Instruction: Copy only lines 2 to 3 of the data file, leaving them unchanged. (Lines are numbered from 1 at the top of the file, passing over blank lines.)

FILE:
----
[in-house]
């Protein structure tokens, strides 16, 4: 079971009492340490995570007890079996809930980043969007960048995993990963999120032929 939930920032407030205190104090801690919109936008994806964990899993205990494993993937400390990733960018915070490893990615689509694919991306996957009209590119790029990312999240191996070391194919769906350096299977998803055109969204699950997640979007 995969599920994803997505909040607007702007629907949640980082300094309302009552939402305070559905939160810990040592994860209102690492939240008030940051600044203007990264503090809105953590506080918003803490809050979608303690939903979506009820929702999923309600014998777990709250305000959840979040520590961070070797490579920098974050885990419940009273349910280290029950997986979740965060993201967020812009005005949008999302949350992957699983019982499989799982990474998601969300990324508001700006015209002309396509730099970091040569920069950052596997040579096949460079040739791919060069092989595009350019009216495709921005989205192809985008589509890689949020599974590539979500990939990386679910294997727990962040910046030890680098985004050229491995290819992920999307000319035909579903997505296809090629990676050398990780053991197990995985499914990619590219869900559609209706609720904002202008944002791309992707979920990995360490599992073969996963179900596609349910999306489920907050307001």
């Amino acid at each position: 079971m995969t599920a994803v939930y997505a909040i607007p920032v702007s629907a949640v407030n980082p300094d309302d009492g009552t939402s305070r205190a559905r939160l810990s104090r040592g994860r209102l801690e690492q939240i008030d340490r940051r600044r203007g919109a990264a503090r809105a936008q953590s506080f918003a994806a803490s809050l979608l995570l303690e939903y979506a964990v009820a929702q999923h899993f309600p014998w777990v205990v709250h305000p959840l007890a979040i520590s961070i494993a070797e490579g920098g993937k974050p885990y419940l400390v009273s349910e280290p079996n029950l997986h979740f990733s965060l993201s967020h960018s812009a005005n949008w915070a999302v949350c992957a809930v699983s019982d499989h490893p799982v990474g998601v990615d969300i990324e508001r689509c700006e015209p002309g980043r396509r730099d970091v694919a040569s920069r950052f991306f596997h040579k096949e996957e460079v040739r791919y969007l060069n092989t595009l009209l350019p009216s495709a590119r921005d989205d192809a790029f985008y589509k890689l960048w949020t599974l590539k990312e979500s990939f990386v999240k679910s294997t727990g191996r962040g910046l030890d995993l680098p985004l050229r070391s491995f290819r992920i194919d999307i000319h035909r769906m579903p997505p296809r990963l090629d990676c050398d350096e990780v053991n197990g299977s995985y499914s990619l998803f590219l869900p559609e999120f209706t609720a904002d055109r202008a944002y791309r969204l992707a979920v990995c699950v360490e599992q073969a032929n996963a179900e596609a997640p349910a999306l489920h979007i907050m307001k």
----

């Protein structure tokens, strides 16, 4: 079971009492340490995570007890079996809930980043969007960048995993990963999120032929 939930920032407030205190104090801690919109936008994806964990899993205990494993993937400390990733960018915070490893990615689509694919991306996957009209590119790029990312999240191996070391194919769906350096299977998803055109969204699950997640979007 995969599920994803997505909040607007702007629907949640980082300094309302009552939402305070559905939160810990040592994860209102690492939240008030940051600044203007990264503090809105953590506080918003803490809050979608303690939903979506009820929702999923309600014998777990709250305000959840979040520590961070070797490579920098974050885990419940009273349910280290029950997986979740965060993201967020812009005005949008999302949350992957699983019982499989799982990474998601969300990324508001700006015209002309396509730099970091040569920069950052596997040579096949460079040739791919060069092989595009350019009216495709921005989205192809985008589509890689949020599974590539979500990939990386679910294997727990962040910046030890680098985004050229491995290819992920999307000319035909579903997505296809090629990676050398990780053991197990995985499914990619590219869900559609209706609720904002202008944002791309992707979920990995360490599992073969996963179900596609349910999306489920907050307001």
């Amino acid at each position: 079971m995969t599920a994803v939930y997505a909040i607007p920032v702007s629907a949640v407030n980082p300094d309302d009492g009552t939402s305070r205190a559905r939160l810990s104090r040592g994860r209102l801690e690492q939240i008030d340490r940051r600044r203007g919109a990264a503090r809105a936008q953590s506080f918003a994806a803490s809050l979608l995570l303690e939903y979506a964990v009820a929702q999923h899993f309600p014998w777990v205990v709250h305000p959840l007890a979040i520590s961070i494993a070797e490579g920098g993937k974050p885990y419940l400390v009273s349910e280290p079996n029950l997986h979740f990733s965060l993201s967020h960018s812009a005005n949008w915070a999302v949350c992957a809930v699983s019982d499989h490893p799982v990474g998601v990615d969300i990324e508001r689509c700006e015209p002309g980043r396509r730099d970091v694919a040569s920069r950052f991306f596997h040579k096949e996957e460079v040739r791919y969007l060069n092989t595009l009209l350019p009216s495709a590119r921005d989205d192809a790029f985008y589509k890689l960048w949020t599974l590539k990312e979500s990939f990386v999240k679910s294997t727990g191996r962040g910046l030890d995993l680098p985004l050229r070391s491995f290819r992920i194919d999307i000319h035909r769906m579903p997505p296809r990963l090629d990676c050398d350096e990780v053991n197990g299977s995985y499914s990619l998803f590219l869900p559609e999120f209706t609720a904002d055109r202008a944002y791309r969204l992707a979920v990995c699950v360490e599992q073969a032929n996963a179900e596609a997640p349910a999306l489920h979007i907050m307001k």